According to research, time management is one of the top 3 skills for modern information (knowledge?) workers, and it’s the one thing most of us struggle with. I come from Slovenia, where the busy bee is s national symbol and where “I don’t have time for ... “ is worn as a badge of honor.
🐝 Busy ≠ Productive
When I started my corporate career nearly two decades ago, I quickly noticed that everyone was busy. First in Slovenia, then in Slovakia. You always felt like you’re interrupting something. I also saw that there’s no correlation between busyness and productivity. What I mean by that is that plenty of busy people didn’t seem to churn out any tangible results. Being busy was what they did.
👩💻 Technology doesn't automatically improve Time management
During the last two decades, I got to add practice to my theories, perfect my productivity, and I also learned that no advice needs to be taken at its face value — you take what you need and discard what you don’t. I’m mentioning a couple of examples in my book.
Here we are, ten Moore’s law cycles later, and we’re still struggling with the same thing. I gave out lots of time management advice over my career, and I’ll dispense some now. It’s not specific only to working from home because — no matter how we feel — the time is still running at the same clock speed.
Here’s my advice to better manage your time while working from home.
I’m a big believer in planning, and it’s helped me live a life of joy. Don’t think that’s dull — at times, I ran on a no-plan plan, but it was still planned.
When talking about WFH specifically, I’m not asking you to plan out the next decade. Start small: plan your week, then plan your days. There’s no need to go further than a week or two out. But don’t show up on Monday morning and start guessing what to do.
The best time to plan your workweek is on Friday or Sunday. My choice is Friday so that I can finish with a review and an outlook. Knowing what to expect in the coming week helps me have a more relaxed weekend.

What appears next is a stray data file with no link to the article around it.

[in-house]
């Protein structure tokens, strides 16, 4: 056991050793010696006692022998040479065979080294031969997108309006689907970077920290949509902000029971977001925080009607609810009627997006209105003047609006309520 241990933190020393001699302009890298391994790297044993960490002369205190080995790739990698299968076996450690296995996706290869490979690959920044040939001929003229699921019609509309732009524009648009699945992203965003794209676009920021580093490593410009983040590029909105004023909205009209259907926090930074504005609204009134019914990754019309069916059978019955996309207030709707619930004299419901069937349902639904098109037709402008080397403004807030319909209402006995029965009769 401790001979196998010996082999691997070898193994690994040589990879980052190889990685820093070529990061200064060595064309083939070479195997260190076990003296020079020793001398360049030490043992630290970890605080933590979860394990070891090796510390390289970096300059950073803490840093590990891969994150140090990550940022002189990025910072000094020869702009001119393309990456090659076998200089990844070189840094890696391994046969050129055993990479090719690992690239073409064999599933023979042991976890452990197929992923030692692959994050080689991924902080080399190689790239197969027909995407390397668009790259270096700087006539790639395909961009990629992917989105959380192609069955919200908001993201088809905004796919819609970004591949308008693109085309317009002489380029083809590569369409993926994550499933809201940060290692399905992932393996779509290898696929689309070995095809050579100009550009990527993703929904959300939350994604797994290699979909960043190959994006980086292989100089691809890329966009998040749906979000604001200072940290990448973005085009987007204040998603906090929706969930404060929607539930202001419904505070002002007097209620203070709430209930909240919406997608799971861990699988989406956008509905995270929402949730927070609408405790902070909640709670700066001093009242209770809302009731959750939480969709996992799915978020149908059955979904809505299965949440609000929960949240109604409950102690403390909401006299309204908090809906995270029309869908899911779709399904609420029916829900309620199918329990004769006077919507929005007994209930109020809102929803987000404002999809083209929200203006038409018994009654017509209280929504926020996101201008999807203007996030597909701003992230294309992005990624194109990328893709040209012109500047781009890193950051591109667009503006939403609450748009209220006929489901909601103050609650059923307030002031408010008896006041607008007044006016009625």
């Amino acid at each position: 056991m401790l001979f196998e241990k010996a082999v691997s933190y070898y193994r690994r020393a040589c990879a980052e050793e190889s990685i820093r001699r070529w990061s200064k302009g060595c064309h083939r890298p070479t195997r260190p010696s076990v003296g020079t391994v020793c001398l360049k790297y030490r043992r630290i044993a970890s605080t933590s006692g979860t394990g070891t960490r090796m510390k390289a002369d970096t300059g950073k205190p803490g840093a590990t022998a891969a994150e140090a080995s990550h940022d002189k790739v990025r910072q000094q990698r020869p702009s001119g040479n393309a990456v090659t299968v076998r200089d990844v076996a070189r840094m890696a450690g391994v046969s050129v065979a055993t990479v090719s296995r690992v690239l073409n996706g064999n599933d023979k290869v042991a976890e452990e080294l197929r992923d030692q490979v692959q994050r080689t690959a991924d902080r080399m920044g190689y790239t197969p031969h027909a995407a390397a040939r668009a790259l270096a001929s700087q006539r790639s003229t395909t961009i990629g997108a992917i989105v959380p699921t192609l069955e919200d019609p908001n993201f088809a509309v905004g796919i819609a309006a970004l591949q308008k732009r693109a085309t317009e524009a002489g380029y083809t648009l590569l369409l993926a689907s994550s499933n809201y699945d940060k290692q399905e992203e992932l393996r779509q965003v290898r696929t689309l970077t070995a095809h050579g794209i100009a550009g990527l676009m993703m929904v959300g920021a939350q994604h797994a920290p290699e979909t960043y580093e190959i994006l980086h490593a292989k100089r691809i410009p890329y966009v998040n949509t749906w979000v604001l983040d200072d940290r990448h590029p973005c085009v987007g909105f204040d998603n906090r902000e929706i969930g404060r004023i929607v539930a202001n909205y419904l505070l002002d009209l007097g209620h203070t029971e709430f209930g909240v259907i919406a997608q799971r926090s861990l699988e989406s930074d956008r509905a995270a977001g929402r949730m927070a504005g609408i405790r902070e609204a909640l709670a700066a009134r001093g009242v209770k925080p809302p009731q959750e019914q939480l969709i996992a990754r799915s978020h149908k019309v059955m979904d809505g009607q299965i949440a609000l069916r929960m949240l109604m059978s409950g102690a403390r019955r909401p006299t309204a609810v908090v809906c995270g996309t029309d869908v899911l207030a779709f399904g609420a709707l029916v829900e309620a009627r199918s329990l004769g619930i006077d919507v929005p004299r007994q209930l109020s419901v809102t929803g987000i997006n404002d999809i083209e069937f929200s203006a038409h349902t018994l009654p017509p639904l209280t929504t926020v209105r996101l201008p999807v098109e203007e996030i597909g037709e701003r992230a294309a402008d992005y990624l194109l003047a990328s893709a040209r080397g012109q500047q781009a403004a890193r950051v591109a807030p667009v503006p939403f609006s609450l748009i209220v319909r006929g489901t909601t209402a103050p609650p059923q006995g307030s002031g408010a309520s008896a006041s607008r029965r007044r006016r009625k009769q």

Include the main tasks you want to achieve, but not more than three to five per day, and not more than three big ones per week. Once you know what has to be done, it’s easier to schedule it, and schedule you must. Good time management starts in the calendar, not in the task list. Let me repeat that: good time management happens in your calendar, not your task list.
Tasks without assigned time slots is a grocery list.
🗓 Put everything in your calendar.
Be considerate about how much time each thing needs. Don’t allow standard settings to dictate your time. If something is 10 minutes, block that. If it’s an hour and fifteen, block that. Just plan it. With experience, you’ll learn where you missed the reality, and it only gets easier.
Make it a rule to have everything on the calendar. That includes working hours, lunch breaks, playing with the kids, napping if you must. The calendar’s purpose isn’t to brag about being busy; it helps you navigate your life. With shared calendars, don’t forget to “mark as private” the things you don’t want others to see. My rule is that my calendar is mine only, and other people in my organization only get free/busy visibility, not the details. I still use private events, but it just makes me feel more comfortable knowing I’ve got some privacy.
Once your week is planned out, check back to make sure you have some balance in there. You can’t expect to push yourself at 100% all the time. Breaks, meals, and downtime are all part of the day. So are distractions. Any escalations and unexpected things that might pop up — have a time slot for those. Park them into those slots, and don’t let them interrupt your plan.
If you’re a leader, consider that you’re also setting an example for those you lead. That taught me to be very mindful about when I’m reaching out to people. My rule is not to send emails before 7 am, after 6 pm, nor during the weekends. This way, I can let my team relax and recharge.